Uptight Oklahoma

Image of state Capitol and church

A new study ranks Oklahoma high in “tightness,” or perhaps it might be better to describe it as “uptightness.” It’s not bombshell news for many of us here, but uptightness does influence the quality and personal freedom of day-to-day life here

Two University of Maryland psychologists, Jesse R. Harrington and Michele J. Gelfand, have developed a theory they call “tightness-looseness,” which they use to rank geographical places. As you might expect, tight places have little tolerance for people breaking minor rules or living outside the box while loose places give people more leeway to express themselves freely.

Oklahoma is ranked the fourth tightest state, right under, respectively, Mississippi, Alabama and Arkansas. As you might expect, most of the tight states have numerous negative social problems, such as high incarceration rates, and poor medical access. They have more consistent severe weather. They have fewer artists, such as writers and painters. In Oklahoma’s case, I would definitely stress that overt right-wing religious extremism palpable here on a daily basis is a part of our “tightness.”

The report notes "a negative and linear relationship between tightness and happiness.” That means the authors make the claim that, overall, people in loose states are happier than people in tight states. How happiness gets measured on any scale seems problematic to me, but I tend to agree generally with the assumption, especially when you examine depression and anxiety levels.

The ranking corresponds pretty much to the red state/blue state divide in the country and, consequently, the information could have substantive political potential. Yet I wonder if the study really only gives an academic frame that most open-minded and progressive people here in Oklahoma already known in a deep-seated manner. Sometimes, it takes a visit elsewhere to make it more manifest. In the freedom of Paris recently, I was struck by this very dichotomy.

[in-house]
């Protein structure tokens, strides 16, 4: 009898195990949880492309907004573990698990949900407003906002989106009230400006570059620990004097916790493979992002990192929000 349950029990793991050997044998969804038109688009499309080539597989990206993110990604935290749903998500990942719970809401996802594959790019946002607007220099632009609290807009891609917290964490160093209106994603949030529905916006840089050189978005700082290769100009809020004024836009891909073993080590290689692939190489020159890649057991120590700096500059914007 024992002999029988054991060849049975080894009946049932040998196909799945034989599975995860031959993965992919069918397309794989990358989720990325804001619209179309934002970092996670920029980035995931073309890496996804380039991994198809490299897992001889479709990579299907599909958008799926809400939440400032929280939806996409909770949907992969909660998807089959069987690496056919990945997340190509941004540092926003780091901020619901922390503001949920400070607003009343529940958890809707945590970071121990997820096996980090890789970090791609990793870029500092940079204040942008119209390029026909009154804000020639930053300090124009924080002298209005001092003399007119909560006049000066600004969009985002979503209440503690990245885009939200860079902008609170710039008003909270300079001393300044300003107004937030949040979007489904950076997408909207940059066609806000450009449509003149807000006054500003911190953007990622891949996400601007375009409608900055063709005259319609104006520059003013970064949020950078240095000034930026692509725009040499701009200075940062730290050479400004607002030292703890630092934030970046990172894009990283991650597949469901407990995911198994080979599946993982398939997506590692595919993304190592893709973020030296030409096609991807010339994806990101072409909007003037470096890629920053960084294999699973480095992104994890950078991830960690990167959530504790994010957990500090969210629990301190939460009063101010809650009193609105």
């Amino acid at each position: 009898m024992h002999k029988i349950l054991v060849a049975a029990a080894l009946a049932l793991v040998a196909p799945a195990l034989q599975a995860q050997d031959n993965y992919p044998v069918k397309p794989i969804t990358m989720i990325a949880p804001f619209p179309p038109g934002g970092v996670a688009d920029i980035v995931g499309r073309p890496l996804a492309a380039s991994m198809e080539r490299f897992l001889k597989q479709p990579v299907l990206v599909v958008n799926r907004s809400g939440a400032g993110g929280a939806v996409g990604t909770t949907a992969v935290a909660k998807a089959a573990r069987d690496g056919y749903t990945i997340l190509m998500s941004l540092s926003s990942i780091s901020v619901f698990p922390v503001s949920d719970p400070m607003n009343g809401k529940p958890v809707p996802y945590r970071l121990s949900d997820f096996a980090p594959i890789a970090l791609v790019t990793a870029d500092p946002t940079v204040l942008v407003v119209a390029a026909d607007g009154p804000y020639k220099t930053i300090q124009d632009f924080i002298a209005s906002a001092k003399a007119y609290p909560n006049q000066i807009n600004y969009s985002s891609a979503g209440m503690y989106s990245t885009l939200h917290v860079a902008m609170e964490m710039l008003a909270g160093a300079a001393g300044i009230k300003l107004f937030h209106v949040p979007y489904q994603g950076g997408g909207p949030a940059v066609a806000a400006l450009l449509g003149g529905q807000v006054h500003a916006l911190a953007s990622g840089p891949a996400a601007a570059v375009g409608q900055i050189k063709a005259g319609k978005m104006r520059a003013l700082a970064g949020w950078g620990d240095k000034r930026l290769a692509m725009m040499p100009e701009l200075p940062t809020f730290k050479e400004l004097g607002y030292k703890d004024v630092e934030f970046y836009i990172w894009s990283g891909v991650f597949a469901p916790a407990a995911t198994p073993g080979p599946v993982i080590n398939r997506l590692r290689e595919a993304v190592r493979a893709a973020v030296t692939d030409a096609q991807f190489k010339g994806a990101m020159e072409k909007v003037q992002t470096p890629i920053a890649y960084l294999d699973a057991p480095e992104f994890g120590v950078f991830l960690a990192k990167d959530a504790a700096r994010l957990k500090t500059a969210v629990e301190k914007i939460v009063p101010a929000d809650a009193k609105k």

Tea Party voters here yell “freedom” at every opportunity but it’s difficult to know what they mean on a personal level. Oklahoma is a place with oppressive laws, from the banning of same-sex marriage to the arcane restrictions on alcohol to the severe implementation of draconian drug laws. Because of our tightness, we end up with poor health outcomes and depression.

For some of us who stayed in Oklahoma and made our lives here for whatever reason or responsibility, this study probably just states the obvious. It can be suffocating to live here. The local, mainstream news, for example, is often enough to remind us of this place’s ultra-tightness level. The solution, of course, is to seek open-minded communities and friendship groups, which do exist here. This is easier for some people more than others. We can work to change things as well, but success can only be measured in generational terms at this point.

The bottom line is that tight Oklahoma can be an oppressive place for open-minded people. I believe we lose an extraordinary number of creative people to other places because of the overall ambience of sternness and intolerance here.